Awhile back, an author wrote a book on guns in the United States. He argued that history showed that the “gun culture” was a relative new phenomenon and not present in early America. The book went on to great acclaim. Many endorsements. Awards were won.
Problem was, when people actually began to check the references, little of it was true. The book was withdrawn, so were the awards. Positions lost.
This particular incident was chronicled in Armed America. Regardless on your thoughts on the relevant issue (guns), that is besides the point for our purposes. What should be clear is as a writer doing research, or just as a citizen, don’t assume everything you read or hear is true, no matter how well it’s footnoted or couched in sophisticated words.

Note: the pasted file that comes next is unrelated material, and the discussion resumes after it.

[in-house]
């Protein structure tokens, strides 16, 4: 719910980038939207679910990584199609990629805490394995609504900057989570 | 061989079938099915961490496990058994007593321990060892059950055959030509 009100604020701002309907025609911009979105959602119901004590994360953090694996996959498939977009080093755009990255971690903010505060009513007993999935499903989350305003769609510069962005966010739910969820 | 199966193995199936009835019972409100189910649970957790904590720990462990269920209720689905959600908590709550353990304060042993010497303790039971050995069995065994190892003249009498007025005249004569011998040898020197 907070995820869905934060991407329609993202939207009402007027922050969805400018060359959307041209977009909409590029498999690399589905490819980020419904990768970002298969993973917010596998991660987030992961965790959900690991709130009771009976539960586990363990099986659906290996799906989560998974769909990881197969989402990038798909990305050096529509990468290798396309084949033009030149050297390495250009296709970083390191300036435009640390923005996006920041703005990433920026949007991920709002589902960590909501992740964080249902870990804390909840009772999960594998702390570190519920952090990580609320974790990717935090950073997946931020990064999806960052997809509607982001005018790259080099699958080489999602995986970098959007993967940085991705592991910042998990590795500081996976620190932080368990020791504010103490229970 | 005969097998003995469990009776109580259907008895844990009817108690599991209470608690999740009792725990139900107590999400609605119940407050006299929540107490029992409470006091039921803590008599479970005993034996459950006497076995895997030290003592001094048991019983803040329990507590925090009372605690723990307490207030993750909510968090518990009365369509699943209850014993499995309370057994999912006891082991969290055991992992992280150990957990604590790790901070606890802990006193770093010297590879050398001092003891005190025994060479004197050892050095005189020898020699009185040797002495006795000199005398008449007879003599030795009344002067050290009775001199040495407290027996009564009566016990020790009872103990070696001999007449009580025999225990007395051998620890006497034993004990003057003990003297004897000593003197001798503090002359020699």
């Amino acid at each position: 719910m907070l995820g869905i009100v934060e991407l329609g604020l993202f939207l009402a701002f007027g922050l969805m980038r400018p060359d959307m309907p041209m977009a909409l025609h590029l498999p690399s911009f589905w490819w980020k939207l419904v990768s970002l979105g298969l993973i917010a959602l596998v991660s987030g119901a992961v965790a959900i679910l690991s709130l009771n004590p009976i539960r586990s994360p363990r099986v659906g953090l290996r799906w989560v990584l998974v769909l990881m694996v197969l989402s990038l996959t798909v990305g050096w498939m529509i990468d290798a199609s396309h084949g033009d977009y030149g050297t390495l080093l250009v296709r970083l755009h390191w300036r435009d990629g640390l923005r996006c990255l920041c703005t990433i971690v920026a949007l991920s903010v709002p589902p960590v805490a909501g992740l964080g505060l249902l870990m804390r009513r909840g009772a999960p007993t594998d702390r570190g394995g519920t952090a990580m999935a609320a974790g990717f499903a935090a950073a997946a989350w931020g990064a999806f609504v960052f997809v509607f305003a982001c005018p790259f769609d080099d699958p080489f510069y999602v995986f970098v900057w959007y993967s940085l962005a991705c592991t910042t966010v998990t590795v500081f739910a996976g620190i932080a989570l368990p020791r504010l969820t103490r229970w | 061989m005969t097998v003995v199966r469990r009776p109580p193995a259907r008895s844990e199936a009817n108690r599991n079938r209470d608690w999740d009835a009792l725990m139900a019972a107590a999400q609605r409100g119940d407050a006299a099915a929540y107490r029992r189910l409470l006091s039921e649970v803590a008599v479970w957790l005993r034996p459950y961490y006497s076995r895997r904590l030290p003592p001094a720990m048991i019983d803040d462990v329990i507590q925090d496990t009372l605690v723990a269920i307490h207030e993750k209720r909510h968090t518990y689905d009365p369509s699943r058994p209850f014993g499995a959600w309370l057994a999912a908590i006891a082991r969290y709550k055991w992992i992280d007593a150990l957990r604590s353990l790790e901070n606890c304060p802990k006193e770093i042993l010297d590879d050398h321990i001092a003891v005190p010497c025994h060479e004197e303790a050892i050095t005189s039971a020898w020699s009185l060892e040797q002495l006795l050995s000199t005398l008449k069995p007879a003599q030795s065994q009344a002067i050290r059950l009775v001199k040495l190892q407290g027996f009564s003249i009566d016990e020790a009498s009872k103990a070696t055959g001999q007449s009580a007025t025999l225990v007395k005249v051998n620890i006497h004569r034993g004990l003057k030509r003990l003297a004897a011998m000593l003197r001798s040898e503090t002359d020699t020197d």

Too often we gravitate to only what confirms what we think is true. Rarely do we actually confirm or seek out other views. We let emotion drive our thinking and, in all reality, end up doing no thinking at all.
“There are two ways to be fooled. One is to believe what isn’t true; the other is to refuse to believe what is true,” said Søren Kierkegaard. We can avoid this trap if we just train ourselves to stop, take a deep breath and dig a little deeper.
Ultimately, it’s about deciding to think like an adult.